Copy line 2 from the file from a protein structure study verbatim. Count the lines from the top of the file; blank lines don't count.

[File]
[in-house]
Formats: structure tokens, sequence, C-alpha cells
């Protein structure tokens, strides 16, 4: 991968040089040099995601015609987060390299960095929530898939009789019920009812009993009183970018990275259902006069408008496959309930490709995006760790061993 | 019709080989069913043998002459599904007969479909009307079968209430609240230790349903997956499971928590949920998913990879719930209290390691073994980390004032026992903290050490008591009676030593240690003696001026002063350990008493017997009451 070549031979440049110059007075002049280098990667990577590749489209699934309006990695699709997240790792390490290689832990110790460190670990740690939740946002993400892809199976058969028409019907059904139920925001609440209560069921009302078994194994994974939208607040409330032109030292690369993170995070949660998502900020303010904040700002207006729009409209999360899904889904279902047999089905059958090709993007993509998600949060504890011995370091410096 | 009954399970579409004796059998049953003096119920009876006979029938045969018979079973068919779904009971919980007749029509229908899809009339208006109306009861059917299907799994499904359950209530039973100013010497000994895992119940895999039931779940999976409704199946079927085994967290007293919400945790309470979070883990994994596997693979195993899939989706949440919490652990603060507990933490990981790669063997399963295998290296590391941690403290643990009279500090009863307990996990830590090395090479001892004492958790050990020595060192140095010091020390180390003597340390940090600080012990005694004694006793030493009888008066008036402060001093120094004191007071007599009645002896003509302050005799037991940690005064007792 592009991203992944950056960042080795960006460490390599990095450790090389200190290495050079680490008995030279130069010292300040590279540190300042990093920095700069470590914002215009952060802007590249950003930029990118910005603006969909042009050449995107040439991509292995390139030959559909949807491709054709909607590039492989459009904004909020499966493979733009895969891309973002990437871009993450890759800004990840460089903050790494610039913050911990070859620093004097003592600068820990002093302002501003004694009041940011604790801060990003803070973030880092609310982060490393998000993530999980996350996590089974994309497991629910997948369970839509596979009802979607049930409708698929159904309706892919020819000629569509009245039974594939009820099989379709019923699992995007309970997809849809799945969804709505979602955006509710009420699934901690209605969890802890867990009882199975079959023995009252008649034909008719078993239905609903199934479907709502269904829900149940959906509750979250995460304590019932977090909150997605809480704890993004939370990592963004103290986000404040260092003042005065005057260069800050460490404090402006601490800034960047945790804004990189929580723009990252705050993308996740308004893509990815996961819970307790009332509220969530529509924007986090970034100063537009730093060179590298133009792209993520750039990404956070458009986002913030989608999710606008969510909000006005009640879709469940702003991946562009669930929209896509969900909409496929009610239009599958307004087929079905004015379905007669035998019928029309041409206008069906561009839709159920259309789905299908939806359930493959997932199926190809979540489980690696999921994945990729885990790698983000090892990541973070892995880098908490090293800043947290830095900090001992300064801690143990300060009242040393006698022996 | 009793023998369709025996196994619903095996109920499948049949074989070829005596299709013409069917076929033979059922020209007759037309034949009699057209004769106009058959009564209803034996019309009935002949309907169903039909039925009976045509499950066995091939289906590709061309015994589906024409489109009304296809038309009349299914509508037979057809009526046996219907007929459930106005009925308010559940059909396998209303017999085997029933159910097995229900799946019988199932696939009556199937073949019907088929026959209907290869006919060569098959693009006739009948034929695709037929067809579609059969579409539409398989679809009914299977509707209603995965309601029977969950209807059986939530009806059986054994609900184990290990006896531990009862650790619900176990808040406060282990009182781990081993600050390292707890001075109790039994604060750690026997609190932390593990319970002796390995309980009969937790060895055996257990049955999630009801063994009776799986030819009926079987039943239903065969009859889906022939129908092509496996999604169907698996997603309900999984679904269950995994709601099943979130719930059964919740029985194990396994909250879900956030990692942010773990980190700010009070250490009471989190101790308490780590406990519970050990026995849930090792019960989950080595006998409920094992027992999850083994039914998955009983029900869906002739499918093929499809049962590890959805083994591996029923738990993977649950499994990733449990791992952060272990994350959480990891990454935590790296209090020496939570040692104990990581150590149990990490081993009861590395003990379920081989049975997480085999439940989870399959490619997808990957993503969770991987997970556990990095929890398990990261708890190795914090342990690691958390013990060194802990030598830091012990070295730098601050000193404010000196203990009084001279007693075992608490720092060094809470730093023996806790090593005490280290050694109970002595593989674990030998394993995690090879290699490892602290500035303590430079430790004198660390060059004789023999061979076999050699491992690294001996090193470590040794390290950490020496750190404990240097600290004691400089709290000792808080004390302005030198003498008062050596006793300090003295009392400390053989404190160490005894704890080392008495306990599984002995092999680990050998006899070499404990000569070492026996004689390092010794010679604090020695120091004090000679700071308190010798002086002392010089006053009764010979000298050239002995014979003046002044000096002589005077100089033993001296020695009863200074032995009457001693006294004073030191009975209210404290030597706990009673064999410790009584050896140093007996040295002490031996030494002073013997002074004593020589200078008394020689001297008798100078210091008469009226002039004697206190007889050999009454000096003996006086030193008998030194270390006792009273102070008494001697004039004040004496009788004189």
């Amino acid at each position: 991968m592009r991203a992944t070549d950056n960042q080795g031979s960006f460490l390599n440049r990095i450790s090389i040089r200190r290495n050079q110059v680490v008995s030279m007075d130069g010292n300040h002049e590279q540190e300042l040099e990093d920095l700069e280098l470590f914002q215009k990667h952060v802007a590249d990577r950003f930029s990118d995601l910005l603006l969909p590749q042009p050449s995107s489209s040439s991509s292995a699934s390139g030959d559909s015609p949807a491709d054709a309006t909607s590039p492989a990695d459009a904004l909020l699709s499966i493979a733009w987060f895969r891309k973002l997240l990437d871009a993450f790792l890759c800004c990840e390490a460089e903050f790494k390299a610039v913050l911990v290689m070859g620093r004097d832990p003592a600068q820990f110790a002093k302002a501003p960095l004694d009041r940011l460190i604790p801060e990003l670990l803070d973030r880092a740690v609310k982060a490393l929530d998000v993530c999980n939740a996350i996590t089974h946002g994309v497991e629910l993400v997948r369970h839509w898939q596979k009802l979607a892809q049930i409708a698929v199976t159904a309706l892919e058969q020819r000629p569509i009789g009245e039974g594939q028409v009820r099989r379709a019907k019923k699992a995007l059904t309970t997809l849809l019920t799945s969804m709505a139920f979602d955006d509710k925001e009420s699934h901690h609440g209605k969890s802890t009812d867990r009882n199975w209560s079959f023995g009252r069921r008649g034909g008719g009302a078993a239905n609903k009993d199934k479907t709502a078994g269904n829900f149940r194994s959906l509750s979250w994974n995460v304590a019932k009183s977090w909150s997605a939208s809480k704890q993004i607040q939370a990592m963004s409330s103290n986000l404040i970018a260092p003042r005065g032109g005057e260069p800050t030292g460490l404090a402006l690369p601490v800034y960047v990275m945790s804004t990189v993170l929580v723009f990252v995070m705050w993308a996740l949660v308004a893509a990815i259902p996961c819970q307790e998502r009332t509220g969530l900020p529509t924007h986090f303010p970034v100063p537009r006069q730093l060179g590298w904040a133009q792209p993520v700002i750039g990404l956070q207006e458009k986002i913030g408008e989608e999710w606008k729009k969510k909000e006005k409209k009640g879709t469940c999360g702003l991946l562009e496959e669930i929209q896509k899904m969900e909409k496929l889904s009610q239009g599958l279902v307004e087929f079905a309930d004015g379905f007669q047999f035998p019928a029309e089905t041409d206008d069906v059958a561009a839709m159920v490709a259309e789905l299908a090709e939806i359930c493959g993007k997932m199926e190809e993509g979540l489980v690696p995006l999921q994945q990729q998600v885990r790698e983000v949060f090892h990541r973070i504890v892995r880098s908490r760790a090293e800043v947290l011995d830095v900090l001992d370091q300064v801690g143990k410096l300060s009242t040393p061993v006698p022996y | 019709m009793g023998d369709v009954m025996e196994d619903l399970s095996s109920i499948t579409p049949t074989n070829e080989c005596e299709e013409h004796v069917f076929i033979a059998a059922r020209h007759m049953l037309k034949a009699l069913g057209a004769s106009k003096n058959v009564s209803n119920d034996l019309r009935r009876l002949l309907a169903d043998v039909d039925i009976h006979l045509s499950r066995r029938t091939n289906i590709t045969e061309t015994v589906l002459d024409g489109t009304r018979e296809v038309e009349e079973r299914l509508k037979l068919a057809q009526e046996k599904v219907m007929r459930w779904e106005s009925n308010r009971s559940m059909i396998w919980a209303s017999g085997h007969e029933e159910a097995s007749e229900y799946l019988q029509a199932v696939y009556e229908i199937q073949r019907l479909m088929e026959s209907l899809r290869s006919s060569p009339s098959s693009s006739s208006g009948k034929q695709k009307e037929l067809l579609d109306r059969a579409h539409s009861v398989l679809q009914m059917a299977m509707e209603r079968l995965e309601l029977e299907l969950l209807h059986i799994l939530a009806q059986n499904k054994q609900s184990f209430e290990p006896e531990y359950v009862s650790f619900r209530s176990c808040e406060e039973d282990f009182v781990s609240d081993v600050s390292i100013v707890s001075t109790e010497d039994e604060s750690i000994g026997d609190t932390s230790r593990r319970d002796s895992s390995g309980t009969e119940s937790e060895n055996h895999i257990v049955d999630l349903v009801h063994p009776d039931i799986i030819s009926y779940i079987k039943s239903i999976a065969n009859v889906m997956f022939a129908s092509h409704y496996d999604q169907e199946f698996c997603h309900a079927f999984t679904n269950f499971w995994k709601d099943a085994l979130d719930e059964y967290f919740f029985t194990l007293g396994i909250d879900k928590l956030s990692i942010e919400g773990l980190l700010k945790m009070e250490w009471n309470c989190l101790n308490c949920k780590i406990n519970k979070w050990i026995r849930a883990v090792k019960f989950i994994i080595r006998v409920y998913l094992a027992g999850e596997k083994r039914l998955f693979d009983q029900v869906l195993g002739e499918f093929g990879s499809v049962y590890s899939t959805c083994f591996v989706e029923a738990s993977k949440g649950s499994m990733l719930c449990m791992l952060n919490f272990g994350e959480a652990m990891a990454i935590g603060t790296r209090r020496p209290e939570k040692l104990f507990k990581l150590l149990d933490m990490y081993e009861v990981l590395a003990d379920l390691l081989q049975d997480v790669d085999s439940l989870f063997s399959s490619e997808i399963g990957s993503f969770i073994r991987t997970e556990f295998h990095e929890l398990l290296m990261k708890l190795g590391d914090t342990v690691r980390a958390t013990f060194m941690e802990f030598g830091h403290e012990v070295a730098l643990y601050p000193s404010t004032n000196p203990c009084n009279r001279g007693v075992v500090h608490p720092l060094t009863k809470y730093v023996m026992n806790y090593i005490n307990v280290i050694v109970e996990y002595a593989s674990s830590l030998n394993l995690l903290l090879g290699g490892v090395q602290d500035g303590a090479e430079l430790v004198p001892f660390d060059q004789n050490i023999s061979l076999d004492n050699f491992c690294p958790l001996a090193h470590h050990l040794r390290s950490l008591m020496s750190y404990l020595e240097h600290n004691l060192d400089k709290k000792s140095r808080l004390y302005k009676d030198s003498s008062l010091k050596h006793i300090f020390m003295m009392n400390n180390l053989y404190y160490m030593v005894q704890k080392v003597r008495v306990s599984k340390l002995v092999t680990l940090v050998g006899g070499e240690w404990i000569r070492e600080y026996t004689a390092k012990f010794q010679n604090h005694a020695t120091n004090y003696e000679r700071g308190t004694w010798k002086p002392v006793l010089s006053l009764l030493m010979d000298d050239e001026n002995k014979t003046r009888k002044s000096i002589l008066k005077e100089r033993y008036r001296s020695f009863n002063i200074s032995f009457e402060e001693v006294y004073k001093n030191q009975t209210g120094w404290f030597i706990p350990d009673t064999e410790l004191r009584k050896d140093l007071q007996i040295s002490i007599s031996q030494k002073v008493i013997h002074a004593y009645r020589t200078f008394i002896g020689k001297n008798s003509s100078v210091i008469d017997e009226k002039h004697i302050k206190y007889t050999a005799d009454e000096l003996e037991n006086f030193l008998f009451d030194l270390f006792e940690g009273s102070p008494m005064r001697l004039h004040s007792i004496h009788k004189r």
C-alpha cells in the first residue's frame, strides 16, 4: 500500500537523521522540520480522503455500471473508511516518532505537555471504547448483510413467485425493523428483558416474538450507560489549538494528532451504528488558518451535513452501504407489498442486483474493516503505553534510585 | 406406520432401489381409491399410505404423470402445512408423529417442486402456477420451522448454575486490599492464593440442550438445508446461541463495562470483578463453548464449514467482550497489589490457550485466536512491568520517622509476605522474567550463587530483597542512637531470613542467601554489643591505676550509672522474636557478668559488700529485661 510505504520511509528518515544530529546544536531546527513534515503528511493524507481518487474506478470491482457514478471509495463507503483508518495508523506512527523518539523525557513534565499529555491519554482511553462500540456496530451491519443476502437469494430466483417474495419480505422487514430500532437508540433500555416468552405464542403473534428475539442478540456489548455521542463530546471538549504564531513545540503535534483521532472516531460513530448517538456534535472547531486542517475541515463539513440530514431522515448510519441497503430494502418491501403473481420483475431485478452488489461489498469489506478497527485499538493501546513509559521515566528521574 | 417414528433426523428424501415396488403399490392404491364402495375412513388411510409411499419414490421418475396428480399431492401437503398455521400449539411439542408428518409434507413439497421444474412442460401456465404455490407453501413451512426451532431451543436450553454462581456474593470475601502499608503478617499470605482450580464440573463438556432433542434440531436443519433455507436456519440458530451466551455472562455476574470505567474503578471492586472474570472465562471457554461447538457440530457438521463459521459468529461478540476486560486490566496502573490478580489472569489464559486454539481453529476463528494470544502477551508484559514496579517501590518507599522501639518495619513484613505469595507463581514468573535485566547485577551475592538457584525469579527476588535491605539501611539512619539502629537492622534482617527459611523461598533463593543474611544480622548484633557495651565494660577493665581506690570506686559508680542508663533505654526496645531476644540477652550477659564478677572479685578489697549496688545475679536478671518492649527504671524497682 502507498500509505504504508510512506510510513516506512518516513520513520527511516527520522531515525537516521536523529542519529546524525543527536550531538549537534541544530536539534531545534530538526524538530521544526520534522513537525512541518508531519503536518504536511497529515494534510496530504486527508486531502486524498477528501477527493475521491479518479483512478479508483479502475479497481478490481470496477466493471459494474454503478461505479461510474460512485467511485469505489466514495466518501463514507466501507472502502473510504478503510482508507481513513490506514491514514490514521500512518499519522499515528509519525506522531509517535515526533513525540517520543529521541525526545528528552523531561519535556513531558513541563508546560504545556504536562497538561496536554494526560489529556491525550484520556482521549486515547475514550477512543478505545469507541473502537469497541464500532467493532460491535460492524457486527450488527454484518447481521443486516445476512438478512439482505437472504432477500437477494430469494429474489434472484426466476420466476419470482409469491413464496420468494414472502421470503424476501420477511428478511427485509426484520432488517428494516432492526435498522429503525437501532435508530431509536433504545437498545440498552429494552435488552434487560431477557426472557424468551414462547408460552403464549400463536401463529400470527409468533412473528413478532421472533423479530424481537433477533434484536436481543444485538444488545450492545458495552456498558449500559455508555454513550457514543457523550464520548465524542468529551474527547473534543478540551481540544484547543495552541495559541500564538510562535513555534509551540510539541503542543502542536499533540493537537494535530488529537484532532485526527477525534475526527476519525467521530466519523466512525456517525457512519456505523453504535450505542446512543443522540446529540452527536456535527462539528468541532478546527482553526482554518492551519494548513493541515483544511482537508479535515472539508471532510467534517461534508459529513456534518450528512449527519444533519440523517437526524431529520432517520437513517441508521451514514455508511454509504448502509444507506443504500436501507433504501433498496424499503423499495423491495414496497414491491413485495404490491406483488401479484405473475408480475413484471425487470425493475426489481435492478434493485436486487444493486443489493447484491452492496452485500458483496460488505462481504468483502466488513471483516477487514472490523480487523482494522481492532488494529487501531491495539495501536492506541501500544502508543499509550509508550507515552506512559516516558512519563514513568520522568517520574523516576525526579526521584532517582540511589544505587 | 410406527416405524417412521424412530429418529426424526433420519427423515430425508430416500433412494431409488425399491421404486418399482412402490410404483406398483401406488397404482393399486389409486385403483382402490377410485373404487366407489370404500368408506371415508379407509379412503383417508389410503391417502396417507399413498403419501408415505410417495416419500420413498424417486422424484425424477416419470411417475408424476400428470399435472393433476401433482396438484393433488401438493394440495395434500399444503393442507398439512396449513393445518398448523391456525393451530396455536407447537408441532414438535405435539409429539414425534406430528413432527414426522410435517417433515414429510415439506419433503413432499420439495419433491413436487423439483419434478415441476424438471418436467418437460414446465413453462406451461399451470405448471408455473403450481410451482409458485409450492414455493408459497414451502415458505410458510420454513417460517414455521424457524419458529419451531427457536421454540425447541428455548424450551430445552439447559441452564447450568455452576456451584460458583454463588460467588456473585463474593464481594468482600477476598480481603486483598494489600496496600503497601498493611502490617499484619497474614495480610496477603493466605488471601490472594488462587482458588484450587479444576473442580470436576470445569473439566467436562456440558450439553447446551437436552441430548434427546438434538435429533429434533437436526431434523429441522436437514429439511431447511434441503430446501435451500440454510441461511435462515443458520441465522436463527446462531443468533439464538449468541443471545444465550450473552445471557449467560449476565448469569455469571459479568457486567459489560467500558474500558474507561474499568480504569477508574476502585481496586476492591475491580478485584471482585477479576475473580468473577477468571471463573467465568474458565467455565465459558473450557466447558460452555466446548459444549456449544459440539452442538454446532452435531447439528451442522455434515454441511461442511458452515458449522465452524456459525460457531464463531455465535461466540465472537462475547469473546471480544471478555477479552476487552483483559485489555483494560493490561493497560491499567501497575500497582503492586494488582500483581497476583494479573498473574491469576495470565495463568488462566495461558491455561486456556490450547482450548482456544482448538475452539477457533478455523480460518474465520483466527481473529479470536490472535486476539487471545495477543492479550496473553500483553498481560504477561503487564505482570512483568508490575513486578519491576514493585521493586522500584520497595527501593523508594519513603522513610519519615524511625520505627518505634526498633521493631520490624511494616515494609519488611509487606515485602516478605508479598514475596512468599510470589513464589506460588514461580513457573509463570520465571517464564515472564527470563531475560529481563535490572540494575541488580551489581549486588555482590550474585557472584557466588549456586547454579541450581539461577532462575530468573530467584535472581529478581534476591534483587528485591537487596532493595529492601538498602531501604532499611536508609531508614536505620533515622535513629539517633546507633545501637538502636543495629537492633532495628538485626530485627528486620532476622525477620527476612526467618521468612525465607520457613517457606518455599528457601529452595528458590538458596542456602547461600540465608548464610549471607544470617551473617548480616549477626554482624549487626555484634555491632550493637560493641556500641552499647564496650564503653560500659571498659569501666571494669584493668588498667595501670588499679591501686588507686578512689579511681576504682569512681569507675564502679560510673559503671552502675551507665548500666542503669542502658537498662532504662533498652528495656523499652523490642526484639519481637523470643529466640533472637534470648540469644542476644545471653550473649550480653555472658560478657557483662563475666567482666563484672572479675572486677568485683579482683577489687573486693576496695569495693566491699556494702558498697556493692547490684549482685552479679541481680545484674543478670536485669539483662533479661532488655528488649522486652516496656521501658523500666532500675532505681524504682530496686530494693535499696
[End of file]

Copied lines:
Formats: structure tokens, sequence, C-alpha cells